(Note: Updated 5 p.m. Thursday with quotes from Chiaka Ogbogu, thanks to Megan Kaplon.)

John Speraw used to leave his house in San Juan Capistrano at 4:30 a.m. for quiet time and to beat the traffic for his 68-mile drive to UCLA.

Now to go to work he walks over to what used to be his dining room. And his dining room is not overburdened with office supplies or coaching tools.

“We had this antique map of Paris,” he said with a laugh. “It’s about 4 by 6.

“And I just started drawing with a dry-erase pen all over it, because I needed a dry-erase board.“

And that was before the 2020 Tokyo Olympics were postponed.

Now Speraw, both the UCLA men’s coach and USA men’s Olympic coach, is attending to both jobs in ways he never imagined.

“Planning out the season, all the prep that goes into matches, practices every day, staff meetings, player meetings. And I was like, ‘I’m going to have tons of time.’ But I have less,” Speraw said.

“It’s crazy.”

Crazy pretty much sums it up.

We talked Tuesday shortly after the Olympics were officially postponed, but Speraw — like all of us — knew it was coming. 

“It was interesting for me because I wasn’t surprised, and, yet, at the same time it was just sad,” Speraw said. “The athletes and coaches put in all this time for four, eight, 12 years or a lifetime of dreams into that moment and there’s this four-year period that’s a crescendo to that moment and all of a sudden that moment moves. And it was a little sad to see.

“The priority is clearly everyone’s health. Family health. Athletes’ health. The positions that athletes were being put it to continue to train or potentially qualify … and certainly the general public health is a priority. The Olympics are sport. We know sports are important, but not as important as the lives of our parents, our grandparents, and players.”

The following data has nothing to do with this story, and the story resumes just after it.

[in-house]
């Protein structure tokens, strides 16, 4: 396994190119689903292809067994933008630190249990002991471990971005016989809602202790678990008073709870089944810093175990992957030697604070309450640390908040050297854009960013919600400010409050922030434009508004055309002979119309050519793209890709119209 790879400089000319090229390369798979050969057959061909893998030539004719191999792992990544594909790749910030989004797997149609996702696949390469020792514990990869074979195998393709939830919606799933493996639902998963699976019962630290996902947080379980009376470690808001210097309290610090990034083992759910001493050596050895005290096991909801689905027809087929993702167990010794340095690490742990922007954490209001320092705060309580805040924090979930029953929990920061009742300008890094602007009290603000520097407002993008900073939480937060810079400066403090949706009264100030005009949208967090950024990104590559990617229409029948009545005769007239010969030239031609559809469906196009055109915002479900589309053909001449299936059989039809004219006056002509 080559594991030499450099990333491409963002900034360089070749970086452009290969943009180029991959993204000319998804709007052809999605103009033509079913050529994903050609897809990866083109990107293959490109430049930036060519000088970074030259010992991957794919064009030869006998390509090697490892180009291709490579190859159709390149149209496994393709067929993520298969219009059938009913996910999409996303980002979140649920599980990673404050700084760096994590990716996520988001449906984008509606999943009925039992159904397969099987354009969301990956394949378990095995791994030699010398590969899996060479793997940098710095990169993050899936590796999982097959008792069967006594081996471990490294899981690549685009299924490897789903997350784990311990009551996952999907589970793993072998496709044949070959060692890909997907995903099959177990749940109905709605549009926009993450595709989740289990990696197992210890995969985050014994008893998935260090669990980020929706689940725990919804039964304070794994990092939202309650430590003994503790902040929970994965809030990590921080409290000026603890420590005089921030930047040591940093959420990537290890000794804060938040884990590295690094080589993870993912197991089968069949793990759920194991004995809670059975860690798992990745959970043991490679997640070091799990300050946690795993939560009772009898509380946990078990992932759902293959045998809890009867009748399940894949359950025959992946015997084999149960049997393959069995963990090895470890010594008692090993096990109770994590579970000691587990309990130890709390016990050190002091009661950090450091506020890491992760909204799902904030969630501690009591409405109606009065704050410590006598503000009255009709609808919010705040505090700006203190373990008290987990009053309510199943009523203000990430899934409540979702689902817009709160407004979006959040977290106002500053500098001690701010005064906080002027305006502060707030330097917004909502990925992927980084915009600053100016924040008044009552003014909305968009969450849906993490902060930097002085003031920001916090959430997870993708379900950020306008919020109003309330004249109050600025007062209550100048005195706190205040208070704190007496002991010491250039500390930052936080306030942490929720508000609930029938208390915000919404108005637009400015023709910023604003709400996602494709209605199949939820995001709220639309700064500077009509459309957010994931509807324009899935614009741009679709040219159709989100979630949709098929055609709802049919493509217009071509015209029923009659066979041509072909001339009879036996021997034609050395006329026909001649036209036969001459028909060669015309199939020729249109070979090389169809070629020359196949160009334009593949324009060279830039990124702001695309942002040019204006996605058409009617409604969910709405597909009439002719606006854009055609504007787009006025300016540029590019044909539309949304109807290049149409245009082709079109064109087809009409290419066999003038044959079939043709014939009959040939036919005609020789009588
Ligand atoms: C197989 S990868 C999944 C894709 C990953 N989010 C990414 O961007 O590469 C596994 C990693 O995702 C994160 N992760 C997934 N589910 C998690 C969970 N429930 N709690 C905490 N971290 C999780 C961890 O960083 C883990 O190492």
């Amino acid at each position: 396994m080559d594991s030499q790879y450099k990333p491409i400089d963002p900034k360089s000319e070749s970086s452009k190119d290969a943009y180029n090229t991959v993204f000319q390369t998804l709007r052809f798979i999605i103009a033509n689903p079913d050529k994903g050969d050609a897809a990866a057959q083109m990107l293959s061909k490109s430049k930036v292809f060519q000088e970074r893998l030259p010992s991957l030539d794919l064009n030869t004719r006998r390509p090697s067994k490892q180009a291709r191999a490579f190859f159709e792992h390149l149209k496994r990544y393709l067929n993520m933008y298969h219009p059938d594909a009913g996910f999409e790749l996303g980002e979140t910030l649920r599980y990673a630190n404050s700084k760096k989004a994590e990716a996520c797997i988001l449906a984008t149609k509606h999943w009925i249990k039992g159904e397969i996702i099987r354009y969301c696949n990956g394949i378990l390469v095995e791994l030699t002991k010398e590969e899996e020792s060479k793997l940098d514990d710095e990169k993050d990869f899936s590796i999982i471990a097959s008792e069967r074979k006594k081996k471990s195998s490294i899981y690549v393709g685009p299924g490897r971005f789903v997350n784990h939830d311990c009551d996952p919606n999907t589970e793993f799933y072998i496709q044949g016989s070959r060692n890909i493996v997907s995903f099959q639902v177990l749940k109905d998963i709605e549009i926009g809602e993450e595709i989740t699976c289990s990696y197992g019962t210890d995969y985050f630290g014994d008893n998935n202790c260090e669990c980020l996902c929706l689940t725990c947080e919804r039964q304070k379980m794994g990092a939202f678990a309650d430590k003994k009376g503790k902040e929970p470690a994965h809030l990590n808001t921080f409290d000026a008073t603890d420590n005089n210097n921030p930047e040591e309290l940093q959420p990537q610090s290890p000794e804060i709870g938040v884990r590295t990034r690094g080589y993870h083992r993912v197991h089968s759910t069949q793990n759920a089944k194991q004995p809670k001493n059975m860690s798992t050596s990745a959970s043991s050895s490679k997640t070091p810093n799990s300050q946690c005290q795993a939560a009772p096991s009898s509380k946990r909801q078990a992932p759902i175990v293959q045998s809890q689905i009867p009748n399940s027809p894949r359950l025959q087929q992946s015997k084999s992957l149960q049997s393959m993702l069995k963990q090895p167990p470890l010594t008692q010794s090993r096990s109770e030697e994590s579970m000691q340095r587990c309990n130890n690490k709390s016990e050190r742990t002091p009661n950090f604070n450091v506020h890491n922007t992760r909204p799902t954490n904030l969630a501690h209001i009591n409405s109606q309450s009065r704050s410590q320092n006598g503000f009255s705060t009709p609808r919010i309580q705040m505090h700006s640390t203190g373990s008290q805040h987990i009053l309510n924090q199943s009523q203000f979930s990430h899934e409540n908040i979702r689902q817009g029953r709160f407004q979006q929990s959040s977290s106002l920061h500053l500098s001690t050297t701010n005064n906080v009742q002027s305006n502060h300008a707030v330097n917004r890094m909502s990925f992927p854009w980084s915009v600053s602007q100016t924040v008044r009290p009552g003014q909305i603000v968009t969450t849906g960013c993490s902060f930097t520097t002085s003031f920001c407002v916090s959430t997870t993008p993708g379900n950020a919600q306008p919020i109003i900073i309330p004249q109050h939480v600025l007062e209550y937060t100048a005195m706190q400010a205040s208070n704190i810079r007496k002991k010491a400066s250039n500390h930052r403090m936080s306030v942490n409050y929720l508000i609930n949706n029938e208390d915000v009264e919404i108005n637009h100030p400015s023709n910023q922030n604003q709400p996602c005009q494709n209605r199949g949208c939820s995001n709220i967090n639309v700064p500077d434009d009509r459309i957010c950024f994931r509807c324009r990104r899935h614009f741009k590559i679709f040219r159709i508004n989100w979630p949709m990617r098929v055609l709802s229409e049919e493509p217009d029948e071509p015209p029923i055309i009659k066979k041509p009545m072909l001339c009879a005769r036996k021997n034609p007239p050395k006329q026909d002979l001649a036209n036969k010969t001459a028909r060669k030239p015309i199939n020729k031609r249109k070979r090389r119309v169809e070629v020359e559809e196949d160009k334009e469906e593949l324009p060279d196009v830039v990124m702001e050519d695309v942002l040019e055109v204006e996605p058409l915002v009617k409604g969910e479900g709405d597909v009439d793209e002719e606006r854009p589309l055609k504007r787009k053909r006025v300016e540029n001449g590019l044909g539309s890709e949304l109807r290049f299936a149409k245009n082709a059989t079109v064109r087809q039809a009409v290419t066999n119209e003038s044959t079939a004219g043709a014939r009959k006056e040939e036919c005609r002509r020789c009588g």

You would be hard-pressed to find anyone associated with the Olympics who questions the decision.

“I think that it is sad and a huge bummer,” USA veteran Matt Anderson, back from his team in Italy, told us, “but also the best option for the safety of and fairness to all of the athletes.”

“Tokyo 2021. The timing is different but the goal is the same,” the USA’s David Smith said on Instagram. “Making the most of what I have at the moment to keep moving forward in the direction of my dreams.”

Both the USA men’s and women’s teams had qualified for the games. Most of the players for those teams are pros and with their leagues shut down, most are back in America and waiting.

“Of course I wanted to get the chance to compete for the Olympic team this year,” said USA setter Lauren Carlini, back from her team in Russia. “I’m bummed. I’m bummed because I felt like I put myself in a good position leading up to this summer mentally, physically, and emotionally. 

“The best way to put it is I felt like a caged lion just waiting to be released. And now they told us to pump the brakes and wait another year. I’m glad they are going to only postpone it by one year, and not two years or cancel it. That would have been absolutely devastating and my emotions would be way different than they are now.”

Everyone’s emotions are probably drained.

USA veteran Jordan Larson wrote on her Instagram, “While yesterday’s news wasn’t the most ideal, it was the best outcome for what’s happening in the world around us. It doesn’t change my attitude or desire to want to continue on this path and the journey ahead.”

Said USA teammate Chiaka Ogbogu, “My initial reaction was that I was disappointed but not surprised. I was only disappointed because of all the emotional and physical energy I had put into prepping for what I had hoped would be the best summer of my life thus far. But then I immediately snapped out of it and remembered that I am now in quarantine due to a highly contagious virus that is terrorizing the entire world. The health and safety of the athletes involved, all those working for the Olympics, and the general attending public is WAY more important than my own personal desires.